Illustration by Louise Leong.

“Era Extraña” can be translated from Spanish to English as “Strange Era.” Musically, it does mark a new era for Neon Indian, one in which you can actually discern what the lyrics are saying 60 percent of the time, but for all of its washed out ‘80s pop aspirations, “Era Extraña” falls short of maturing, languishing in a navel-gazing, adolescent arrested development.

“Era Extraña” was released Sept. 13 on Neon Indian frontman Alan Palomo’s Static Tongues label. Neon Indian’s first album, “Psychic Chasms,” is a fresh “chill wave” soundscape of vintage synth and driving beats. The tracks feel cohesive but individual. In comparison, even though “Era Extraña” uses the same synths and beats, the album feels self-conscious and needy: Tracks blur together, and the vocals are no longer strange and sympathetic, but merely a disoriented, bass-y “Breakfast Club” throwback.

However, “Era Extraña” achieves a different kind of success. It serves as a spot-on musical analogy for the contemporary youth culture. Not quite innovative or fresh, not a completely pedestrian pop ‘80s throwback, “Era Extraña” struggles to find its own voice.

In the barrage of synths and melancholy vocals, there is a reflection of the hazy uncertainty our youth is entering. With economic, political and environmental uncertainty coming at you at the speed of social media, Neon Indian’s wall of sound overwhelms you to the point of acceptance while the persistent drum machine drives you on.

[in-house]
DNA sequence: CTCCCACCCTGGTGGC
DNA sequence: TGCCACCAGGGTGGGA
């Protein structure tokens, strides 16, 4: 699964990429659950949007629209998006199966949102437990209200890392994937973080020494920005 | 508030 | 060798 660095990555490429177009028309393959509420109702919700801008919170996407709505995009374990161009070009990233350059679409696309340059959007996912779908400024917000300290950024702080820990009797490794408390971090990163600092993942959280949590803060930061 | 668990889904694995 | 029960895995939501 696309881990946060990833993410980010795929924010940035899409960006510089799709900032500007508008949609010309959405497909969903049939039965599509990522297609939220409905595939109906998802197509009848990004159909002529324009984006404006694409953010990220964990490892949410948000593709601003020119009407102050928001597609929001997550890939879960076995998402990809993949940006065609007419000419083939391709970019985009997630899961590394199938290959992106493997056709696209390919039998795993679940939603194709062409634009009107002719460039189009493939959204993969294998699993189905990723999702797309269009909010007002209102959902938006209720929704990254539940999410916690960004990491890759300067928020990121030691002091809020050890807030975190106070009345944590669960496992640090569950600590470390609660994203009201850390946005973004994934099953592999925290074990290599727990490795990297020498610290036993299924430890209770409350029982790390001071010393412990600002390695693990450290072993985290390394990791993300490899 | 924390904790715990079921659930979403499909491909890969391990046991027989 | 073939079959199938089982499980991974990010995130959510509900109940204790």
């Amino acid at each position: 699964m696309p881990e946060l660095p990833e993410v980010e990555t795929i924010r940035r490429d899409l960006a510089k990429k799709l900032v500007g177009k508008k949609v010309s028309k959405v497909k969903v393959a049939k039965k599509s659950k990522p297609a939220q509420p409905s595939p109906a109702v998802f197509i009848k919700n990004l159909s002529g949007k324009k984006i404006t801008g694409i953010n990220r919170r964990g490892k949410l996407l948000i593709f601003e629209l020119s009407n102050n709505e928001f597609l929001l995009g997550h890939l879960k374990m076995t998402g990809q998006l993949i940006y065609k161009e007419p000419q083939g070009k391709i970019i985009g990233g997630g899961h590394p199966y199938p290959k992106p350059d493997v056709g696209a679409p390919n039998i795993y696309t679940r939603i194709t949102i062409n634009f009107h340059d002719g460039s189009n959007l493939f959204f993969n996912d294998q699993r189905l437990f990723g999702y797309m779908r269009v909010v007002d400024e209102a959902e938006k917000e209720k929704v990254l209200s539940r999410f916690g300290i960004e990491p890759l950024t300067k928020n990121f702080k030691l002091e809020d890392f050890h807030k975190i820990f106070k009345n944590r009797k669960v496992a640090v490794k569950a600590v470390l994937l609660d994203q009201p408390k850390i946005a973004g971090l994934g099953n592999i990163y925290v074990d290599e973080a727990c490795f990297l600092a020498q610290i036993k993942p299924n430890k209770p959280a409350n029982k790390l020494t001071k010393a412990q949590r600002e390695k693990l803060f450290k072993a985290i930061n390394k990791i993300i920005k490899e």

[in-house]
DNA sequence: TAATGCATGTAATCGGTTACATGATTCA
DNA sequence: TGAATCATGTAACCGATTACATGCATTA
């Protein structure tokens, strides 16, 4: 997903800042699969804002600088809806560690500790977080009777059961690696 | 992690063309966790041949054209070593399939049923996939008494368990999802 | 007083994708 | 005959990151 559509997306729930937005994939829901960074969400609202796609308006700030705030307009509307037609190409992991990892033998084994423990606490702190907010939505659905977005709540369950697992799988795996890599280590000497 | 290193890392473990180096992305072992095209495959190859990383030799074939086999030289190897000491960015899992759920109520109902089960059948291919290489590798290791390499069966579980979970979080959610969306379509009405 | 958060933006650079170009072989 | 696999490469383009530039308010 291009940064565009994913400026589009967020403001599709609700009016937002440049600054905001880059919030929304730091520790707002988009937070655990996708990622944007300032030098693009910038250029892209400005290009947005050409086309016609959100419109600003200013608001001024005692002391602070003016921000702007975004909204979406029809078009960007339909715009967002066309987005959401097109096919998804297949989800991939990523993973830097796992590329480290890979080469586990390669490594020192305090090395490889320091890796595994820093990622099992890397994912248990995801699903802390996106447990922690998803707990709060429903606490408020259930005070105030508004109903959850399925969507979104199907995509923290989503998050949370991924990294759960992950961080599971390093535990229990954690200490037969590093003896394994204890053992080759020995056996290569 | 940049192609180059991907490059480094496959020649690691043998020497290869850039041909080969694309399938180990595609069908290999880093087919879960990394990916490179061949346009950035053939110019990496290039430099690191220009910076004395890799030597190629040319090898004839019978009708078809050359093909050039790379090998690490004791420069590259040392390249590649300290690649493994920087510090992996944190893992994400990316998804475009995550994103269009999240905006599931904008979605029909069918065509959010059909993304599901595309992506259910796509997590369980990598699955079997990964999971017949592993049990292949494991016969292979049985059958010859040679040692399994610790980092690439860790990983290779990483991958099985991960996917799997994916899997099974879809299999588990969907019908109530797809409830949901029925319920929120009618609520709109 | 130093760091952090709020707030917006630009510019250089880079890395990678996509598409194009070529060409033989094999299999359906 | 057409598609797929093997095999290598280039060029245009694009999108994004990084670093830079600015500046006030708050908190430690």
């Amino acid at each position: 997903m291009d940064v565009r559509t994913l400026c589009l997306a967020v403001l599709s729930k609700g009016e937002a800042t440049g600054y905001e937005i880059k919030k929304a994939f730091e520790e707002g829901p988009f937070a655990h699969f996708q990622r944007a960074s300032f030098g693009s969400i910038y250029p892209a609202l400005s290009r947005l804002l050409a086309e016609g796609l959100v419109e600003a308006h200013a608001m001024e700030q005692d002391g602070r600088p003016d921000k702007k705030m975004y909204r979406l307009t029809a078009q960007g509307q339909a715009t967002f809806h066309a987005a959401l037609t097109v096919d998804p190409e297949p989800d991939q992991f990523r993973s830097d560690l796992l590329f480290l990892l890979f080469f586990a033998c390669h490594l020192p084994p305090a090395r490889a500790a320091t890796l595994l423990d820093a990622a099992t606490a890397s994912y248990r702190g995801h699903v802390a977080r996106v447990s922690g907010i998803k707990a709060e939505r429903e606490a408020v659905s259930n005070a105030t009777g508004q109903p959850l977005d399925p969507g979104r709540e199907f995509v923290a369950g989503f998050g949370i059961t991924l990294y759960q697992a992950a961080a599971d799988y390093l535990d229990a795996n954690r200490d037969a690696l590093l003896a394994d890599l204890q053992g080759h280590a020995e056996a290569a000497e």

The sound traps you in a mental state that is aimless and deadline-less, like our Indian summer.

Tracks like “Hex Girlfriend” express disillusionment, with lyrics like, “Sullen sights always indirect/Tired eyes hypnotized by your teenage sect/Weekend rituals resurrecting/Feelings our sober minds reject” and a chorus that asks the question we’re all resistant to ask ourselves: “Does it make you, does it make you feel alright?/Did they make you, did they make you feel alright?”

The pop-y single “Polish Girl” sticks in your teeth like cotton candy and leaves you with the same saliva-mouthed, empty-stomached feeling that brings you back for more, searching for the substantive element and ultimately finding it in its impracticality.

Warbling distortion on title track ballad-anthem “Era Extraña” and dark themes on “The Blindside Kiss” (suicide? Social anxiety? Social suicide?) round out “Era Extraña” to be a more contemplative and emotional album.

Historically, sophomore albums tend to be hard, especially on the heels of a success like “Psychic Chasms.” If “Era Extraña” isn’t for you, don’t despair — check back in a year or two.

Take a listen. Keep pretending it’s summer. It may resonate with a deep, unaddressed, apathetic longing, or it may end up feeling like a drunken and dateless prom night, complete with paper stars brittle with glass glitter.